IgnatiusSancho

You can read more about Sancho in several books available to view at Westminster City Archives, and listen to some of his compositions.

And if you happen to be passing the Foreign and Commonweath Office, see if you can spot the memorial to him.

A more famous near-contemporary of Sancho, was Olaudah Equiano (1747-1797), another former slave and author of one of the earliest autobiographies by a black Briton.

Olaudah Equiano

Like George Ryan, Equiano (or Gustavus Vassa as he was known in his lifetime) was a sailor who travelled to the Caribbean, South America and the Arctic, having been kidnapped from Africa as a child. While still a slave, Equiano converted to Christianity and was baptised in St Margaret’s Westminster. His autobiography, The Interesting Narrative of the Life of Olaudah Equiano was one of the first slave narratives and was reprinted several times in Equiano’s lifetime. He became a leading member of the  abolitionist movement, as one of the Sons of Africa, a group of former slaves in London who campaigned against slavery. You can see a plaque to him at 73 Riding House Street, Paddington and see him portrayed  by Youssoo N’Dour in the  film Amazing Grace.

Olaudah Equiana Plaque, London

One black Briton who needs almost no introduction is Mary Seacole (1805-1881), who fought racial prejudice to nurse and feed  soldiers in the Crimea and who was so popular with her former patients that the Times reported on 26th April 1856 that, at a public banquet at the Royal Surrey Gardens:

“Among the illustrious visitors was Mrs Seacole whose appearance awakened the most raputurous enthusiasm. The soldiers not only cheered her but chaired her around the gardens and she really might have suffocated from the oppressive attentions of her admirers were it not that two sergeants of extraordinary stature gallantly undertook to protect her from the pressures of the crowd.”

You can follow the famous war correspondent WH Russell in the Times Digital Archive (log in with your library card number) – he was a great admirer of Mrs Seacole. And if you haven’t already, do read her extraordinary autobiography The Wonderful Adventures of Mrs Seacole in Many Lands. There are two plaques in her honour in Westminster – one at 147 George Street and one at 14 Soho Square.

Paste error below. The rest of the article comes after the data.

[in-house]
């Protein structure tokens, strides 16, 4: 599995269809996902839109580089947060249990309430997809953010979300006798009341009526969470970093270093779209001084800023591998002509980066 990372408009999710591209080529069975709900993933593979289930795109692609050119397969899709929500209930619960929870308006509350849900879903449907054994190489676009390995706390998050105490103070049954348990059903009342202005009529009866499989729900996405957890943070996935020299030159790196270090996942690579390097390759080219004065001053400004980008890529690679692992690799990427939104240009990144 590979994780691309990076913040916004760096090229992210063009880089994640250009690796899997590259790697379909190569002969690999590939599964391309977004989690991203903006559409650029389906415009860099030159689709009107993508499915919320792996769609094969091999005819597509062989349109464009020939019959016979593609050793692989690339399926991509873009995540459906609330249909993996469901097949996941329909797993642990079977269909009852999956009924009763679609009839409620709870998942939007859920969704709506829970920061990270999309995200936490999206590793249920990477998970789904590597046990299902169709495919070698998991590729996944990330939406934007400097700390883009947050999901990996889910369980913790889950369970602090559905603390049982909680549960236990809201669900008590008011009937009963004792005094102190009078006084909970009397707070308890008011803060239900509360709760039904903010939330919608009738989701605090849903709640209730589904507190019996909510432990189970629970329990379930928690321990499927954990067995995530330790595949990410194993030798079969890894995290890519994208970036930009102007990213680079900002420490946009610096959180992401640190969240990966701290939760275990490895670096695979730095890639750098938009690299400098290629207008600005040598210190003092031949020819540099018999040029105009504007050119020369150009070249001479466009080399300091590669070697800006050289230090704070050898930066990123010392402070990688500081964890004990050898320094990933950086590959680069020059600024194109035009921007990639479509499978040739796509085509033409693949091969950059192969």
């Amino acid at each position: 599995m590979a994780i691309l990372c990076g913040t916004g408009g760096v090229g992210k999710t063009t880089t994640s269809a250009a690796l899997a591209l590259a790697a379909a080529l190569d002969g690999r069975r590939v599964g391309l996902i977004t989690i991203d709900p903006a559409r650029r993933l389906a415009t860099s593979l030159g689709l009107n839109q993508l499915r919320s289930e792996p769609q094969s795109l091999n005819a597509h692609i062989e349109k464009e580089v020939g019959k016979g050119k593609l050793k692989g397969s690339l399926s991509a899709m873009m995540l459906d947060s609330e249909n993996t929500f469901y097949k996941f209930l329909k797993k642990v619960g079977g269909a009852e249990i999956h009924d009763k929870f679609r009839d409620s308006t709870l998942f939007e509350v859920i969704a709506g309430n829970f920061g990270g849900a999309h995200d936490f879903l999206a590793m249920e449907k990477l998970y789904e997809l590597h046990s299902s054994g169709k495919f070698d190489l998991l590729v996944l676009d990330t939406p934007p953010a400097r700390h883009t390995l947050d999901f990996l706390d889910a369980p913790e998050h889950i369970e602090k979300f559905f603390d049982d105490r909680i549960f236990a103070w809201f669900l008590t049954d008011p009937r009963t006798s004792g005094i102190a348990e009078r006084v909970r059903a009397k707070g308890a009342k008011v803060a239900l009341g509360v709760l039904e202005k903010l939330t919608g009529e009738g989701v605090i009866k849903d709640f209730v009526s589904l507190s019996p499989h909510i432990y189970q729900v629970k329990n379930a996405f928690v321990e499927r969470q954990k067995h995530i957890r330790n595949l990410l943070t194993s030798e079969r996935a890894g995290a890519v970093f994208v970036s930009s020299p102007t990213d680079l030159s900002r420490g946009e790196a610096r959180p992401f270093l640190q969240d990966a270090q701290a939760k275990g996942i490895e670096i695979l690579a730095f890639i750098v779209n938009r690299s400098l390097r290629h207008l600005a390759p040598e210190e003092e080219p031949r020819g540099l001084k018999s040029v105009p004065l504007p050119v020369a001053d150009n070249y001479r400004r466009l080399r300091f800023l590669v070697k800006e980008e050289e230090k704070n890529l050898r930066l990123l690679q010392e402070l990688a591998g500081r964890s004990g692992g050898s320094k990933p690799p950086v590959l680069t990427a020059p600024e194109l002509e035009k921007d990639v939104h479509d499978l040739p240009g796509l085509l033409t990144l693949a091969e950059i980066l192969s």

Mary Seacole

Less well-known than Mary Seacole  is Henry Sylvester Williams (1869-1911), a Trinidadian teacher who came to London in the 1890s, studied Latin at King’s College and qualified as a barrister in 1897 (though he earned his living as a lecturer for the Temperance Association). He was a founder-member of the Pan-African Association, whose aims were

“to secure civil and political rights for Africans and their descendants throughout the world; to encourage African peoples everywhere in educational, industrial and commercial enterprise; to ameliorate the condition of the oppressed Negro in Africa, America, the British Empire, and other parts of the world”

In 1906, Williams was elected as a Progressive for Marylebone Council and, along with John Archer in Battersea, was one of the first black people elected to public office in Britain. You can read more about Williams (and the other people listed here) in the Oxford Dictionary of National Biography and see a plaque erected by Westminster Council in his honour at 38 Church Street.

Bringing us nearer the present day are two former residents of Westminster who everyone knows. Guitarist Jimi Hendrix, discussed before in this blog, lived for a short time in 1968 at 23 Brook Street, Mayfair, and you can see a blue plaque to him there.

Jimi Hendrix, blue plaque

And we finish on perhaps the most famous memorial of recent years – in 2007 a bronze statue of Nelson Mandela was erected in Parliament Square in the presence of Mr Mandela himself.

Nelson Mandela stature, Parliament Square

You can find out more about the people in this blog by checking out our library catalogue and the Oxford Dictionary of National Biography as well as our Newspaper Archives. Plus if you want to know who the first Black British woman to write an autobiography was, don’t miss the event at Paddington Library on 27 October!

[Nicky]